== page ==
It would seem when it comes to Martin O’Neill and Aston Villa, we’ve entered the de ja vu machine (or if you’re not a Grand Funk fan: try this) back to last August where O’Neill had to answer constant questions about not being able to bolster his squad in the transfer market and Villa holding up under the grind of the grueling Premier League season. The difference this time around is that the midfielder O’Neill has had to defend losing (James Milner) hasn’t officially gone to Manchester City yet, whereas by this time in 2009, Gareth Barry was long signed, sealed, and delivered to Manchester.
Whether you consider Aston Villa good or lucky, they grabbed Richard Dunne (from Manchester City) right before the transfer window closed, and it might have gotten them a couple of places in the standings. Consider that Villa went from conceding 48 goals in 2008-2009 to allowing 39 last year (even with 7 in one game at Chelsea). While Dunne deserves plenty of credit (he would have been on my short list of Premier League MVP candidates last season), the fact that O’Neill was almost able to name an unchanged team sheet every time out also helped. Will he be as lucky this time around? I guess we’ll find out together:
9) ASTON VILLA
2009-10 standing: 6th
Gaffer: Martin O’Neill (5th season)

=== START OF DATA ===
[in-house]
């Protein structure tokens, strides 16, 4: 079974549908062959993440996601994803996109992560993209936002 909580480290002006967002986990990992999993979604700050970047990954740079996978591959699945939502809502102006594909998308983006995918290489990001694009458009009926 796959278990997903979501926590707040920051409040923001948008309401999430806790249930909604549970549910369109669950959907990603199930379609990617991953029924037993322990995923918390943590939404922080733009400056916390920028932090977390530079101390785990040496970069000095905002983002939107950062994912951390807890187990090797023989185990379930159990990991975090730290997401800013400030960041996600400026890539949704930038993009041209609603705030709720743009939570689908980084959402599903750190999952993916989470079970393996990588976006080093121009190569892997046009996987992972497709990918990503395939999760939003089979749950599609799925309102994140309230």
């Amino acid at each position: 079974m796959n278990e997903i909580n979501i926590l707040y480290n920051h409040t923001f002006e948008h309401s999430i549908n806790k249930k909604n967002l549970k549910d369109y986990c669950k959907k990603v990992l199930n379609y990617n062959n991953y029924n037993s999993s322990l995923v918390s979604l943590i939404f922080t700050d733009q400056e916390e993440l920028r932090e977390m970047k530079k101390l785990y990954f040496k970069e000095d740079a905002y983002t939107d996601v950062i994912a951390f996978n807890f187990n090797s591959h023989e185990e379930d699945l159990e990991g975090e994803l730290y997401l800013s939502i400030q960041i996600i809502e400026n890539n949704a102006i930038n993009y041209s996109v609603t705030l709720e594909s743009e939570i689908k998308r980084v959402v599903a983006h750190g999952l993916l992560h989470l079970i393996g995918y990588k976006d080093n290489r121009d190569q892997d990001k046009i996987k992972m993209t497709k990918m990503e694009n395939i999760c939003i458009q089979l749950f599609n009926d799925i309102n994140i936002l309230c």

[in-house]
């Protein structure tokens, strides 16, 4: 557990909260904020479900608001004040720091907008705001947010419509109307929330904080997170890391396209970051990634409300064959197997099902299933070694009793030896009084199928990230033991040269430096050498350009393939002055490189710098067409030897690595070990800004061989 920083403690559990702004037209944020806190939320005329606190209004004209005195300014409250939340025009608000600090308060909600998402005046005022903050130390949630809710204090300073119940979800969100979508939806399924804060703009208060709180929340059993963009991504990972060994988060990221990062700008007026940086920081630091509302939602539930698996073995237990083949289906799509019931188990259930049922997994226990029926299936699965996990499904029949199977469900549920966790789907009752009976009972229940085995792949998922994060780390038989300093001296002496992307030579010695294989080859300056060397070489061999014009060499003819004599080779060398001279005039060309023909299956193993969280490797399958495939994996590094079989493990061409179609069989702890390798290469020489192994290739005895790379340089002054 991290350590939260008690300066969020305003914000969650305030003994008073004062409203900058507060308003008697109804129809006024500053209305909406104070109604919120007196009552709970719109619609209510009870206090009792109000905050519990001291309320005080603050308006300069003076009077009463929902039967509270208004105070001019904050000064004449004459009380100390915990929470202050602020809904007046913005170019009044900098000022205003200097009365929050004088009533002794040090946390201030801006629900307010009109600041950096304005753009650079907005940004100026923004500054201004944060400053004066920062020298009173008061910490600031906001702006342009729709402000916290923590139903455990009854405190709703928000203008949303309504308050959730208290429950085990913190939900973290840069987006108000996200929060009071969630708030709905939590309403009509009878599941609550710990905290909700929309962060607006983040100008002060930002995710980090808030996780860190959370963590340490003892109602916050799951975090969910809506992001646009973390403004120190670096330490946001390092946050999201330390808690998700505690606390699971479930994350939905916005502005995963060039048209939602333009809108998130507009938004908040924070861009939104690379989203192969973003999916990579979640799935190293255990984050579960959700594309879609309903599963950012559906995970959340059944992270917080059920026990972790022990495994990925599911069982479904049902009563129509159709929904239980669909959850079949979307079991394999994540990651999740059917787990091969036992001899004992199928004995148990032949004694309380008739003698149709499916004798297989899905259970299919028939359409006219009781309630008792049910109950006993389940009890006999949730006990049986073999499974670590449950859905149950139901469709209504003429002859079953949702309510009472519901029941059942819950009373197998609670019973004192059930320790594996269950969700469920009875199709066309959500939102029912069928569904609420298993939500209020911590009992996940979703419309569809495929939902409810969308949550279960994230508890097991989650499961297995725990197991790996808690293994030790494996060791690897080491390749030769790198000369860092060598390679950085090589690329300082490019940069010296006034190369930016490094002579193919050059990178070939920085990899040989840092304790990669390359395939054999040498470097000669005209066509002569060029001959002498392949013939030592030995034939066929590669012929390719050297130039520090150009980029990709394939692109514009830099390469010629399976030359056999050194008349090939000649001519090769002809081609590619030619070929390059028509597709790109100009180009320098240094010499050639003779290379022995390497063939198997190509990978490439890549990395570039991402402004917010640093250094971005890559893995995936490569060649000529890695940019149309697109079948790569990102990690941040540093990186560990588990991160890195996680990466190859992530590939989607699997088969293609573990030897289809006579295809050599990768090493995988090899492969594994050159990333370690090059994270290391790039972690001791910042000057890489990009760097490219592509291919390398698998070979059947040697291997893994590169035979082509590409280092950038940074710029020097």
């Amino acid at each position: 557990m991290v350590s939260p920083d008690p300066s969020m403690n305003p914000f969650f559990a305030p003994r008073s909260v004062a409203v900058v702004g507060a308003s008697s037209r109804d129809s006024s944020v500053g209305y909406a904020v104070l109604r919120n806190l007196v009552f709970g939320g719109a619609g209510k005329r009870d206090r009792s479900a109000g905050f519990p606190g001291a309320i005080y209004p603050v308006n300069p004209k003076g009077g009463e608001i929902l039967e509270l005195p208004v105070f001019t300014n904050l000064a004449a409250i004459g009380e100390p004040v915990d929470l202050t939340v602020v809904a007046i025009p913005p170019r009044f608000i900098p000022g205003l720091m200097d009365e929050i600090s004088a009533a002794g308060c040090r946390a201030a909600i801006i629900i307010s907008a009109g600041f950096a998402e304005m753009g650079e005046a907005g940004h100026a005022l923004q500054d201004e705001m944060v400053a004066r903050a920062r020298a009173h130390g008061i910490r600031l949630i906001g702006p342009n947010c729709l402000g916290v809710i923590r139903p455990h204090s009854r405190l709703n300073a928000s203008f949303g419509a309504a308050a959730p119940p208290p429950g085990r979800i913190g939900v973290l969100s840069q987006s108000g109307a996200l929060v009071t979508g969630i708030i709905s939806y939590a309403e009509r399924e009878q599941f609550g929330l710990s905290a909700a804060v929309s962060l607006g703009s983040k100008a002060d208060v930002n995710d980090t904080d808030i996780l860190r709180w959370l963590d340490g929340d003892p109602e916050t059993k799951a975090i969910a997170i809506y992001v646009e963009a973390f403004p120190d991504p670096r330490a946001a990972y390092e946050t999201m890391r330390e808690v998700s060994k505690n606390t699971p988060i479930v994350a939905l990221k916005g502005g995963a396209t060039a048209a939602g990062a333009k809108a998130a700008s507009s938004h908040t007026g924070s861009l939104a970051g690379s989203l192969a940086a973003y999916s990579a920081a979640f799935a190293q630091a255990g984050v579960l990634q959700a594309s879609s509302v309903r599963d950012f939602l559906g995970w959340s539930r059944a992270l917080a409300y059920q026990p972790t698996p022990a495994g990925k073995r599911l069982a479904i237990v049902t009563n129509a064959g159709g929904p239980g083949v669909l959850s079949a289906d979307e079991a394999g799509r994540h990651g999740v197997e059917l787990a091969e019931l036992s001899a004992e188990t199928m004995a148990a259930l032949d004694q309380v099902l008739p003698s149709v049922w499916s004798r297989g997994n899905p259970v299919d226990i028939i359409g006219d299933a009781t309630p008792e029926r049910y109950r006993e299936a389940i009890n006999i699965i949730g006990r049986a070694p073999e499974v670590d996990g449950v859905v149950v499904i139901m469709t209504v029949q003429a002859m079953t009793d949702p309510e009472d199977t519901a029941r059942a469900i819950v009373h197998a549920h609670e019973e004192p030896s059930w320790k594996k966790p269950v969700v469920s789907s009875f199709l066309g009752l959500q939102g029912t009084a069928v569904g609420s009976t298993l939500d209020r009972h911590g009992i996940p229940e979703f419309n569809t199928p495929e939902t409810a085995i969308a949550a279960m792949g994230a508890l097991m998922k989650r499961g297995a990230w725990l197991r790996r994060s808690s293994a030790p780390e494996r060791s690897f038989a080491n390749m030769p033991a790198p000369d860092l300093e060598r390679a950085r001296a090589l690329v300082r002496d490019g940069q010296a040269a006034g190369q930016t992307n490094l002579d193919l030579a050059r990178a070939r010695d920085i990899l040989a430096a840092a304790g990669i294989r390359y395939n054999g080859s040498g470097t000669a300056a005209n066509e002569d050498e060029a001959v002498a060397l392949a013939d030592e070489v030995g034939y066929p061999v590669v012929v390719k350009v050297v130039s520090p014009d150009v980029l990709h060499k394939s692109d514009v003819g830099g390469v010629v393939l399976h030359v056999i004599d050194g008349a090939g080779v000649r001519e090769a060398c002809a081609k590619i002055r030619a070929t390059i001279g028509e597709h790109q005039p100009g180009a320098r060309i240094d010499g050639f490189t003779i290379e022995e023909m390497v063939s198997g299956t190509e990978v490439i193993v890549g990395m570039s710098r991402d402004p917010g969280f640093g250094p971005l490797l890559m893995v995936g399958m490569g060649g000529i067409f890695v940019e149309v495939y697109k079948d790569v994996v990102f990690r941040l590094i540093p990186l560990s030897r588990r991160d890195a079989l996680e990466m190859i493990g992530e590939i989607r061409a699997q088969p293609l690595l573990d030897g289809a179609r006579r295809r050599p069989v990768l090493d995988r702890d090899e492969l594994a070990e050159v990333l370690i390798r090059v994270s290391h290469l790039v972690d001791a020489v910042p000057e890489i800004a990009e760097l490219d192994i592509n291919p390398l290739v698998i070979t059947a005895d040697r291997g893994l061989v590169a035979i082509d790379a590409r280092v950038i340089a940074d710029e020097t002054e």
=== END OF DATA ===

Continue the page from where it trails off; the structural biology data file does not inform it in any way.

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Best new signing: Marc Albrighton – Yeah, a 20-year old kid who has been with the Villa Academy since the age of 9 doesn’t really count as a “new signing”, but Villa hasn’t done anything in the transfer market, so we’ll go with Albrighton here. Albrighton made three appearances for Villa last season, but he has been impressive in the preseason, and may be able to add something that Aston Villa may need more than anything, depth, especially on the wings for guys like Ashley Young. If Albrighton get fill in and score a goal or two, it would be huge.
Biggest loss: James Milner ** – I have to put an asterisk there because he’s not officially gone yet, but all signs indicate he’s leaving. That is going to leave a big hole and O’Neill scrambling to replace someone who finished third in the Premier League in assists (12) behind Frank Lampard and Cesc Fabregas last season, not an easy task. If Milner goes, it may be a new-look Villa, with someone like Steve Sidwell – not nearly the creative force that Milner is (and someone with only 12 starts last year ) – taking his place. O’Neill has done well to hold on to the rest of the squad, Marlon Harewood is their biggest loss, and he was out on loan most of last season anyway.
Key player: John Carew – Carew might have the best supporters’ tune in the Premier League (Villa might have two of the top five with Gabby Agbonlahor’s), and somewhat quietly scored 10 goals last season despite starting only 22 league games. Does O’Neill trust him enough (or can he stay healthy enough) to give him a regular starting spot? If he does, he might get rewarded. Villa scored only 52 goals last season in the league, by far the lowest of any team in the top eight.